SIOUX CITY | The massive and visually stunning Woodbury County Courthouse not only is home to dozens of employees but also draws people from across the nation.
A stained glass dome that's the center of the two-story base quickly attracts the eyes of visitors inside. Large lights provide illumination when the dome is lighted at night.
The courthouse, which opened in March 1918 at 620 Douglas St., houses courtrooms and most county departments. The edifice was designed by famous architect William Steele in the Prairie School style of architecture.
The building succeeded the former county building, which had been used since 1875 at the southeast corner of Sixth and Pierce streets (now the location of the Orpheum Building). That facility was outgrown by 1914, when the County Board researched construction of a new courthouse.
The cornerstone for the new courthouse was laid in July 1916, and the building opened less than two years later.
County residents approved a $500,000 bond issue, and the final cost came in at $850,000, or just over 50 cents per square foot.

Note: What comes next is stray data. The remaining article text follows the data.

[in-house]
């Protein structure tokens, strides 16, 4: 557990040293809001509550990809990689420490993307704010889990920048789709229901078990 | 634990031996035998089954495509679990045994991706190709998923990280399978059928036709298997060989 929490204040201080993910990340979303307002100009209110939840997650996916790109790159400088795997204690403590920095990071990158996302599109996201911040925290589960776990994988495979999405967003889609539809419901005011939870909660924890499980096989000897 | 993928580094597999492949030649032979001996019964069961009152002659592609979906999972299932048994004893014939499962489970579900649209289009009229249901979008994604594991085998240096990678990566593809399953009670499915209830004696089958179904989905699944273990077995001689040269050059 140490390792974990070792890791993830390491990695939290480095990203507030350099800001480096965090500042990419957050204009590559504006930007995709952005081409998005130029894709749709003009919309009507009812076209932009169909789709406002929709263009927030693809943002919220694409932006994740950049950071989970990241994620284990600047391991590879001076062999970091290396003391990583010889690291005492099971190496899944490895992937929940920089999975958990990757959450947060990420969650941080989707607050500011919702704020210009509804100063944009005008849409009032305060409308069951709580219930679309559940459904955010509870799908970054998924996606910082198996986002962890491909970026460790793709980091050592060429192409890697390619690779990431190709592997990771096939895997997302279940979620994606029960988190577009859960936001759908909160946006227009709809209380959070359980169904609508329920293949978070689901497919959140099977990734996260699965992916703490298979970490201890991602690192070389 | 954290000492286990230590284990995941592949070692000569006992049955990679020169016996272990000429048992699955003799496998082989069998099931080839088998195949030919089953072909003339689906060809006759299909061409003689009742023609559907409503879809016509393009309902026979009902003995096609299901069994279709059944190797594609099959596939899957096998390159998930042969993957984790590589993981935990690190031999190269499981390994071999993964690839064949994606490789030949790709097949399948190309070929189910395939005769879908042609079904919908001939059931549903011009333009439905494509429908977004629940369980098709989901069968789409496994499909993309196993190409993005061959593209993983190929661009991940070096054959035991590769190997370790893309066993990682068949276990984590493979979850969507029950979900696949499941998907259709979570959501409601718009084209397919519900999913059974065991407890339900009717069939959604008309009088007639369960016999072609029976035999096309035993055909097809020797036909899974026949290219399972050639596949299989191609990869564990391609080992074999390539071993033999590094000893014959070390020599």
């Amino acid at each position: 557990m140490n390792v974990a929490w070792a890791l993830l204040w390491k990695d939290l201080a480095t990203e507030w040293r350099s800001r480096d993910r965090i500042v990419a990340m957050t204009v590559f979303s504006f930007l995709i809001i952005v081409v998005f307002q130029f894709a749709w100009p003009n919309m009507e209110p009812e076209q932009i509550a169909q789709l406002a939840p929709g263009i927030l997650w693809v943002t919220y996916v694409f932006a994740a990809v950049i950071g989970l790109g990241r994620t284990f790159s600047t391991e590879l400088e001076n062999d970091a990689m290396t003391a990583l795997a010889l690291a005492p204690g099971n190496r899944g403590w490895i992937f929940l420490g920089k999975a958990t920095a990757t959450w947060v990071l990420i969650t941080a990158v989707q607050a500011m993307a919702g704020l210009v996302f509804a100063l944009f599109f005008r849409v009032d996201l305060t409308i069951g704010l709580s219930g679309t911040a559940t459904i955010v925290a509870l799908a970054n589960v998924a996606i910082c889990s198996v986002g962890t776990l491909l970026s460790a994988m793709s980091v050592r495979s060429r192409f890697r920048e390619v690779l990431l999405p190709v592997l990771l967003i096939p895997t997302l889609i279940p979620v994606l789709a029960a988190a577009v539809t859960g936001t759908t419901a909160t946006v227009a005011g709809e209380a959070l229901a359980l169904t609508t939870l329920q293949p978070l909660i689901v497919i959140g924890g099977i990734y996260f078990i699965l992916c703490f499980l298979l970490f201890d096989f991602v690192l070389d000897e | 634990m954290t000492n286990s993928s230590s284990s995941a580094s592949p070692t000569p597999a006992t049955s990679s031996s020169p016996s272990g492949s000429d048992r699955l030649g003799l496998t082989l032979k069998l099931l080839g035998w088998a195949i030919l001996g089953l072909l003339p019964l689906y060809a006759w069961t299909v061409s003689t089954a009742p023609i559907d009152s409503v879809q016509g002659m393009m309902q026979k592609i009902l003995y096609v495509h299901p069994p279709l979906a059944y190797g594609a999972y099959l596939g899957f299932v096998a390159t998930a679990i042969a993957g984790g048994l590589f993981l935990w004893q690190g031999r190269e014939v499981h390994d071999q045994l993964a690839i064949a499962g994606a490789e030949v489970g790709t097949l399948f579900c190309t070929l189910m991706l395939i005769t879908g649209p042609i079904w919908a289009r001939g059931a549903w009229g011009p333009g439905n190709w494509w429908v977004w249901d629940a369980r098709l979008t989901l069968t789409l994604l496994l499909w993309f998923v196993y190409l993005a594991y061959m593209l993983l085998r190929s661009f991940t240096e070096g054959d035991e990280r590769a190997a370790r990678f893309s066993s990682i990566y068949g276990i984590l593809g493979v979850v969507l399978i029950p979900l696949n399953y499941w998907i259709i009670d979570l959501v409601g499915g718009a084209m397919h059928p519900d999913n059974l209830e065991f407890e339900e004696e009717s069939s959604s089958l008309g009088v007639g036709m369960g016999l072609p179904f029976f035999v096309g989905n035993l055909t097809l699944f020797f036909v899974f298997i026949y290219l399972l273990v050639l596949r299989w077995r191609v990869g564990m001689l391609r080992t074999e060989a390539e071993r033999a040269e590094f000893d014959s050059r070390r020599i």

Elaborate terra cotta trim decorates the exterior. Above the west doors, an immense figure symbolizes the Spirit of Law.
The interior of the building is decorated with a series of murals by John Warner Norton on the main floor. Four murals represent a primitive court, rural farm life, urban life and a tribute to the soldiers of World War I.
The building was placed on the National Register of Historic Places in 1973 and designated as a National Historic Landmark in 1996. As some modernization changes have been made, county officials have been careful to keep the historic nature of the building intact, working through a process subject to review by the State Historical Society of Iowa and National Park Service.